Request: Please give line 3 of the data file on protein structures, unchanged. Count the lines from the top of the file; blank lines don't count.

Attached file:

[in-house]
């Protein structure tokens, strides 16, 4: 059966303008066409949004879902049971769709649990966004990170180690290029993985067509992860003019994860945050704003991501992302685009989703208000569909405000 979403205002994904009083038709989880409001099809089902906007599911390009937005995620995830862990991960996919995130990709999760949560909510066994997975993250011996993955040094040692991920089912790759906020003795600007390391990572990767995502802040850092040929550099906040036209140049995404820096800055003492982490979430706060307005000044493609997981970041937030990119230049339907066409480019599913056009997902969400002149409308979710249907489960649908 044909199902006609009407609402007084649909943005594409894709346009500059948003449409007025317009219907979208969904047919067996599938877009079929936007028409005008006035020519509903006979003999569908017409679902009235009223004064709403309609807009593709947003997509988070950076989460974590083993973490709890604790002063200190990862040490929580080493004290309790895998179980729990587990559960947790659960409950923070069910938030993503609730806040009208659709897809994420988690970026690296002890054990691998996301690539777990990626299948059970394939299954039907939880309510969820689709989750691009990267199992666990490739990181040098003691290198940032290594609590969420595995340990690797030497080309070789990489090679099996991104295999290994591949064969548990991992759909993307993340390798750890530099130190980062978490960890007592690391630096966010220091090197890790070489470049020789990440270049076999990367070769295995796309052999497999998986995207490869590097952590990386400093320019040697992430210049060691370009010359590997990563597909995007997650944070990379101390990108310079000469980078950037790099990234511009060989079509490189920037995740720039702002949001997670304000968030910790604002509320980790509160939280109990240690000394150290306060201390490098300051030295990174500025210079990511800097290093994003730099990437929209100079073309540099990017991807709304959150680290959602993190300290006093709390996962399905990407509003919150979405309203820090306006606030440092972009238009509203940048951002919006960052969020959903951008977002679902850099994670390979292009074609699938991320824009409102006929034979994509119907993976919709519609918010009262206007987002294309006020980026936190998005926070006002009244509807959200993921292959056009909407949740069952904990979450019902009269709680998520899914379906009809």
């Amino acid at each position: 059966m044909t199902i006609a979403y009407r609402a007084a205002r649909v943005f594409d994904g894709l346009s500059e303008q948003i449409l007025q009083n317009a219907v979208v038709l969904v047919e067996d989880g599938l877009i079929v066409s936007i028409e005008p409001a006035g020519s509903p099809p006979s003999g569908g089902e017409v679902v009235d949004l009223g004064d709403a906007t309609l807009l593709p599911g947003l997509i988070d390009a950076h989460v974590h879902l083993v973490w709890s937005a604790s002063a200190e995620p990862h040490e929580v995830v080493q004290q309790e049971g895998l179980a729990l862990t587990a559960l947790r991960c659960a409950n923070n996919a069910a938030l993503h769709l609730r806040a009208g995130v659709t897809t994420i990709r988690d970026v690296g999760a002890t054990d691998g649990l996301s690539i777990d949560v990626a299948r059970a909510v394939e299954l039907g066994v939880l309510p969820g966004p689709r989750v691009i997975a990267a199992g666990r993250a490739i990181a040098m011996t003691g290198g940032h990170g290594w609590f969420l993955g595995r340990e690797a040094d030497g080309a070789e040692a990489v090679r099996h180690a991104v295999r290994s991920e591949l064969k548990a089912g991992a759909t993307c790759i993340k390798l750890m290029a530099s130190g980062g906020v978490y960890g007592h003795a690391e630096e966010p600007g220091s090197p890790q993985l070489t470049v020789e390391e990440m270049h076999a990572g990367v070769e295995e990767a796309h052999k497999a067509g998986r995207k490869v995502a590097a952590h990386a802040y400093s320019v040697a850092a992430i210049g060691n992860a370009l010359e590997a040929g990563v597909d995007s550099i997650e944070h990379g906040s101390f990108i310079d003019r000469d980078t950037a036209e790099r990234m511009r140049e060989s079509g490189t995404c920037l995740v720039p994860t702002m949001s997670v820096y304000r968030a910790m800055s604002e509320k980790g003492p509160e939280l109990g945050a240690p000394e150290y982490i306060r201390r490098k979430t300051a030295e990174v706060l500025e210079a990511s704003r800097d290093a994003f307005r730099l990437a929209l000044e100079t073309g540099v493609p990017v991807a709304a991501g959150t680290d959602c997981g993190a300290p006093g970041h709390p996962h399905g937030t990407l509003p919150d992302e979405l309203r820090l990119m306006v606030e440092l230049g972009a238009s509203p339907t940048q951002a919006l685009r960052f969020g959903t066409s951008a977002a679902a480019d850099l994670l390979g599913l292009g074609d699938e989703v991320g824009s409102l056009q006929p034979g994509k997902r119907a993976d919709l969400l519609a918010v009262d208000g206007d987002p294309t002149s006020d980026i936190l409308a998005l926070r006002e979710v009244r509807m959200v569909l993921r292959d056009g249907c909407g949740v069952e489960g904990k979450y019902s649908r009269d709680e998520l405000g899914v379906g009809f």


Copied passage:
């Amino acid at each position: 059966m044909t199902i006609a979403y009407r609402a007084a205002r649909v943005f594409d994904g894709l346009s500059e303008q948003i449409l007025q009083n317009a219907v979208v038709l969904v047919e067996d989880g599938l877009i079929v066409s936007i028409e005008p409001a006035g020519s509903p099809p006979s003999g569908g089902e017409v679902v009235d949004l009223g004064d709403a906007t309609l807009l593709p599911g947003l997509i988070d390009a950076h989460v974590h879902l083993v973490w709890s937005a604790s002063a200190e995620p990862h040490e929580v995830v080493q004290q309790e049971g895998l179980a729990l862990t587990a559960l947790r991960c659960a409950n923070n996919a069910a938030l993503h769709l609730r806040a009208g995130v659709t897809t994420i990709r988690d970026v690296g999760a002890t054990d691998g649990l996301s690539i777990d949560v990626a299948r059970a909510v394939e299954l039907g066994v939880l309510p969820g966004p689709r989750v691009i997975a990267a199992g666990r993250a490739i990181a040098m011996t003691g290198g940032h990170g290594w609590f969420l993955g595995r340990e690797a040094d030497g080309a070789e040692a990489v090679r099996h180690a991104v295999r290994s991920e591949l064969k548990a089912g991992a759909t993307c790759i993340k390798l750890m290029a530099s130190g980062g906020v978490y960890g007592h003795a690391e630096e966010p600007g220091s090197p890790q993985l070489t470049v020789e390391e990440m270049h076999a990572g990367v070769e295995e990767a796309h052999k497999a067509g998986r995207k490869v995502a590097a952590h990386a802040y400093s320019v040697a850092a992430i210049g060691n992860a370009l010359e590997a040929g990563v597909d995007s550099i997650e944070h990379g906040s101390f990108i310079d003019r000469d980078t950037a036209e790099r990234m511009r140049e060989s079509g490189t995404c920037l995740v720039p994860t702002m949001s997670v820096y304000r968030a910790m800055s604002e509320k980790g003492p509160e939280l109990g945050a240690p000394e150290y982490i306060r201390r490098k979430t300051a030295e990174v706060l500025e210079a990511s704003r800097d290093a994003f307005r730099l990437a929209l000044e100079t073309g540099v493609p990017v991807a709304a991501g959150t680290d959602c997981g993190a300290p006093g970041h709390p996962h399905g937030t990407l509003p919150d992302e979405l309203r820090l990119m306006v606030e440092l230049g972009a238009s509203p339907t940048q951002a919006l685009r960052f969020g959903t066409s951008a977002a679902a480019d850099l994670l390979g599913l292009g074609d699938e989703v991320g824009s409102l056009q006929p034979g994509k997902r119907a993976d919709l969400l519609a918010v009262d208000g206007d987002p294309t002149s006020d980026i936190l409308a998005l926070r006002e979710v009244r509807m959200v569909l993921r292959d056009g249907c909407g949740v069952e489960g904990k979450y019902s649908r009269d709680e998520l405000g899914v379906g009809f």